As reported in yesterday’s Bristol Post, the former Conservative donor had been intending to give the anti-EU party £100,000 – but dramatically upped his donation after former Tory leader William Hague dismissed him as “someone we haven’t heard of”.

Bristol Post

UKIP Donor Backed Dictators and War Criminals

Robin Birley

Earlier this month The Electoral Commission released details of a number of funders who had donated large amounts of money to Nigel Farage’s UKIP.

One former Tory donor, Mayfair nightclub owner Robin Birley donated £50,000 to the coffers of the xenophobic party in the hopes of boosting the chances of the party at election time.

Birley is the step-brother of Tory MP Zac Goldsmith. As a teenager he was mauled by a tiger at a private zoo of family friend John Aspinall. The bones on one side of his face were crushed and Birley has had to endure years of plastic surgery.

However, it is his political life that is of most interest to Hope not hate.

In 1998, Birley began to work with the pro Pinochet Chilean Supporters Abroad organisation. Chilean dictator General Augusto Pinochet was at the time under house arrest indicted for human rights violations committed in his native country. The Rettig Report found that at least 2,279 persons were murdered by the Chilean government for political reasons during Pinochet’s regime, and the Valech Report found that at least 30,000 persons were tortured by the government for political reasons.

Birley welcomed the dictator to the UK with open arms and financed an extravagant residence for the elderly despot in Wentworth, Surrey. Birley also funded a pro-Pinochet booklet and said of the Chilean dictator “It’s also an abuse of hospitality to ambush an old man when he has come to this country year after year. He has done an immense amount for Chile. No one is supporting him and I have sympathy for the underdog.”

In the early 1990’s Robin Birley was also president of the Mozambique Institute which supported RENAMO, the South African backed force that systematically committed war crimes and crimes against humanity during the civil war in Mozambique including mass killings and mutilation of innocent men, women and children during raids on villages and towns. RENAMO became notorious for the abduction of children in order to use them as child soldiers and it is estimated that one third of RENAMO forces were under 18 years of age.

Hope not Hate

The Ukip donor who says gay people are incapable of love

Demetri Marchessini

Channel 4 News discovers Ukip has been soliciting donations from a businessman from whom the party publicly distanced itself last year due to his “unpalatable” opinions on women and homosexuality.

Last year, Greek shipping and investment tycoon Demetri Marchessini was Ukip’s sixth largest individual cash donor – until some of his controversial views were revealed in the UK press, and Ukip distanced itself from the businessman.

However, Channel 4 News can now reveal that Mr Marchessini has made at least one more major donation to the party, on Christmas eve 2013, and is still in contact with Ukip’s treasurer.

Mr Marchessini, who is based in London, holds a large number of controversial views.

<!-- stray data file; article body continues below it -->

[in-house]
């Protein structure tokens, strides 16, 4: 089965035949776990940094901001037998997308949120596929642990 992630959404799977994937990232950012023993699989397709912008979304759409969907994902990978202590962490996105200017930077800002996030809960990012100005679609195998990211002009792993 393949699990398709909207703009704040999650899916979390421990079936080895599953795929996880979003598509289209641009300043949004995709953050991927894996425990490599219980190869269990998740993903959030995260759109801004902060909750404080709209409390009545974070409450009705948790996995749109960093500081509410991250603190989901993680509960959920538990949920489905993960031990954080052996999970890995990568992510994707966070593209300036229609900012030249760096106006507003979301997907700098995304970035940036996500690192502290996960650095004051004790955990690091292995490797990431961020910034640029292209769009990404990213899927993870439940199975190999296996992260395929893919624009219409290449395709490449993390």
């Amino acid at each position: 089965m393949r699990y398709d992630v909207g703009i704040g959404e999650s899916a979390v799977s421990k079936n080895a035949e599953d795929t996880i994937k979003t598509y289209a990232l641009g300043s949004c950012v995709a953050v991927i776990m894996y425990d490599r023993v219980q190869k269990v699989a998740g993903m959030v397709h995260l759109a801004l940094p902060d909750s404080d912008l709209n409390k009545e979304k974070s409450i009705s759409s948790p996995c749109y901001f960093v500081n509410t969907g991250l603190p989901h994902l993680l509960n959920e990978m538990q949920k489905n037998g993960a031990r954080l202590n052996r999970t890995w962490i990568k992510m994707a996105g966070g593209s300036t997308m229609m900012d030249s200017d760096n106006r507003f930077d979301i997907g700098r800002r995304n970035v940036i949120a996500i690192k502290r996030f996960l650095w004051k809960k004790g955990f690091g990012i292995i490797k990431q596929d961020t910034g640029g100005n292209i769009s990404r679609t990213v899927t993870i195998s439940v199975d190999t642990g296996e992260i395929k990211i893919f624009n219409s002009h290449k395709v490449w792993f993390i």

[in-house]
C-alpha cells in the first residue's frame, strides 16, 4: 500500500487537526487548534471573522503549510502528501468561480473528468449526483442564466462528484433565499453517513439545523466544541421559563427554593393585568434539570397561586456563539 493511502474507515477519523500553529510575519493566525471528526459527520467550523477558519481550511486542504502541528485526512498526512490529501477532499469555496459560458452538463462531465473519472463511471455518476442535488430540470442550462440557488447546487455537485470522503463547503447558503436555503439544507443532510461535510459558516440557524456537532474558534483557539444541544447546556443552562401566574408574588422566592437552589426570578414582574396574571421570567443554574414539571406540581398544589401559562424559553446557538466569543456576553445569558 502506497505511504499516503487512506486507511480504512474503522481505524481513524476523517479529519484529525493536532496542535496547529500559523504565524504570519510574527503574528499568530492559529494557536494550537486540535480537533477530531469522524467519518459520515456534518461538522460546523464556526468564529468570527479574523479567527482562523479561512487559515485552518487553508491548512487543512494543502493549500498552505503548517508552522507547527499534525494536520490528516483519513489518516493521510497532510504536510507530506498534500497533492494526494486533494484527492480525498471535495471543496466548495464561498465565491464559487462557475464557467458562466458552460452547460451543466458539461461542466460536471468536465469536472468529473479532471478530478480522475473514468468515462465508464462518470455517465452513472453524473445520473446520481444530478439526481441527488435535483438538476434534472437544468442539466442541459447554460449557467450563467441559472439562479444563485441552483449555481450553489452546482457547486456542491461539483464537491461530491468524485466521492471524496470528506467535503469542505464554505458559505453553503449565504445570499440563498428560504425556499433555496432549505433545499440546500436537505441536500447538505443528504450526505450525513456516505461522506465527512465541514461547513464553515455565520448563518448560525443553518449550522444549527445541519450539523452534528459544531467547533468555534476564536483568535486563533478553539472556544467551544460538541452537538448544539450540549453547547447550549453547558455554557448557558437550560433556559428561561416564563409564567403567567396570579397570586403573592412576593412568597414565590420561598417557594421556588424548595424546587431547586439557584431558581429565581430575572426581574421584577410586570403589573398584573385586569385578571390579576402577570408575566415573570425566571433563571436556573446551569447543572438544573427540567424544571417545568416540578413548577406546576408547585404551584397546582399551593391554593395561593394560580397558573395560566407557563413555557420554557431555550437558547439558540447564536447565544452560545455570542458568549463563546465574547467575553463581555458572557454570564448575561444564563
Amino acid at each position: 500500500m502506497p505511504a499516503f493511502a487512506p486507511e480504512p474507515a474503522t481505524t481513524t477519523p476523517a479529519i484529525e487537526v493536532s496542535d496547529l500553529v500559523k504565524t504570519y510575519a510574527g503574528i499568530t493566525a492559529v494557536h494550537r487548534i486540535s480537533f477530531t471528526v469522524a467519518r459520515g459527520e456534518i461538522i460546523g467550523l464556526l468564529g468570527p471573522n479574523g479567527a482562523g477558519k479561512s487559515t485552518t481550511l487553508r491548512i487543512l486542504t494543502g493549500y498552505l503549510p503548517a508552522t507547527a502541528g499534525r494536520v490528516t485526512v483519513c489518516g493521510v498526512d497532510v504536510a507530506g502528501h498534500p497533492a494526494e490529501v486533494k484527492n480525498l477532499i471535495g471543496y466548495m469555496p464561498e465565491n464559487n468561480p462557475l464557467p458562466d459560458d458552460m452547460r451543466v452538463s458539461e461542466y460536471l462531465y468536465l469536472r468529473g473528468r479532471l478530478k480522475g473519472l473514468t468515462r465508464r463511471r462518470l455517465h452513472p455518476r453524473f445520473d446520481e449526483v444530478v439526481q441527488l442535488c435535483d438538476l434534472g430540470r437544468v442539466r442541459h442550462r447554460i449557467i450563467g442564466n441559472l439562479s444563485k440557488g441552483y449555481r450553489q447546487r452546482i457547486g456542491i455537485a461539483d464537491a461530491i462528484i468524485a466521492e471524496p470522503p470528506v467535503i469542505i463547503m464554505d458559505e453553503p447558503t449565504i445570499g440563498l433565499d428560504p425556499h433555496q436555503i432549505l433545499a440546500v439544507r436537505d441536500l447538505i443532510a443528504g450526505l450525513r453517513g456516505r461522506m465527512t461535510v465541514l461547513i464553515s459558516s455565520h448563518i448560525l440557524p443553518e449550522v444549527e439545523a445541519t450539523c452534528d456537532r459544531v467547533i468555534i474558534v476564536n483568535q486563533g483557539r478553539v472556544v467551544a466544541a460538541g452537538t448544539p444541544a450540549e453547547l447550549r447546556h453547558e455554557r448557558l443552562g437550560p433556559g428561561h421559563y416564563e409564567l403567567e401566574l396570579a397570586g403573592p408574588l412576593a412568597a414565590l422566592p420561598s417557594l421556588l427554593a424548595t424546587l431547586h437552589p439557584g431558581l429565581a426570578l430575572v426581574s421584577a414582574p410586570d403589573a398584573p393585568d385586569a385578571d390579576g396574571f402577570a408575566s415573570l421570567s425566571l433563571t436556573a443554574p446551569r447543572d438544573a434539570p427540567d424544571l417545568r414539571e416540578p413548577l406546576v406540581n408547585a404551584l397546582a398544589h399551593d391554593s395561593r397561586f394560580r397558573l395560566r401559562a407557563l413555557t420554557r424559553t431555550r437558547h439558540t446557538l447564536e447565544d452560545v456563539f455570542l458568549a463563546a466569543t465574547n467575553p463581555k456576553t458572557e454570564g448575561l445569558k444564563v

He says, for example, that homosexual relationships are never based on love – “only lust”, and never involve “fidelity”
He believes that a husband can never rape his wife – “once a woman accepts, she accepts”
And he believes women should be banned from wearing trousers – “only skirts excite men”

In February and March last year Mr Marchessini gave Ukip two gifts of £5,000. That was before, however, reports emerged about some of Mr Marchessini’s views – including that women should not be allowed to wear trousers.

Marchessini once published a book, Women in Trousers: a Rear View. The book included photographs of women in the street wearing trousers, taken from behind. The aim, Mr Marchessini said, was to show how unflattering women looked in trousers.

Ukip responded, in May last year, by distancing itself from Mr Marchessini. A Ukip spokesperson told the BBC that: “We neither share nor condone these views. He can donate to whoever he wishes to donate to. Those donations do not come with strings attached.”

On Channel 4 News, in May last year, the Ukip MEP Roger Helmer also distanced his party from Mr Marchessini’s views, saying: “The truth is, and I’ve been around politics for a long time, you can pick on any party … and you can find individuals who say things that the mainstream of that party would not be prepared to accept. This is an example.”

It is a view echoed today by Ukip leader Nigel Farage, who, when questioned by Channel 4 News over the donations by Mr Marchessini, said: “I don’t know, you’ll have to ask the treasurer won’t you? I’m sure he gave the money in good faith, the money was taken in good faith.”

When asked whether Ukip should take money from a man with these kinds of views, Mr Farage added: “Possibly not, no. Ask the treasurer. I don’t run everything.”
‘Sodomy… a crime’

Ukip distanced itself further in January this year – after Mr Marchessini took out an advert in the Daily Telegraph in which he said “sodomy has always been a crime”.

He was responding to an article by Times columnist Libby Purves, which was critical of Vladimir Putin for Russia’s laws clamping down on “homosexual propaganda”.

Mr Marchessini wrote: “In the Orthodox religion, homosexuality has always been a major sin… The vast majority of Russians are Orthodox, and abhor homosexuality.”

There is no such thing as fidelity in homosexual relationships. They just all go out looking for action.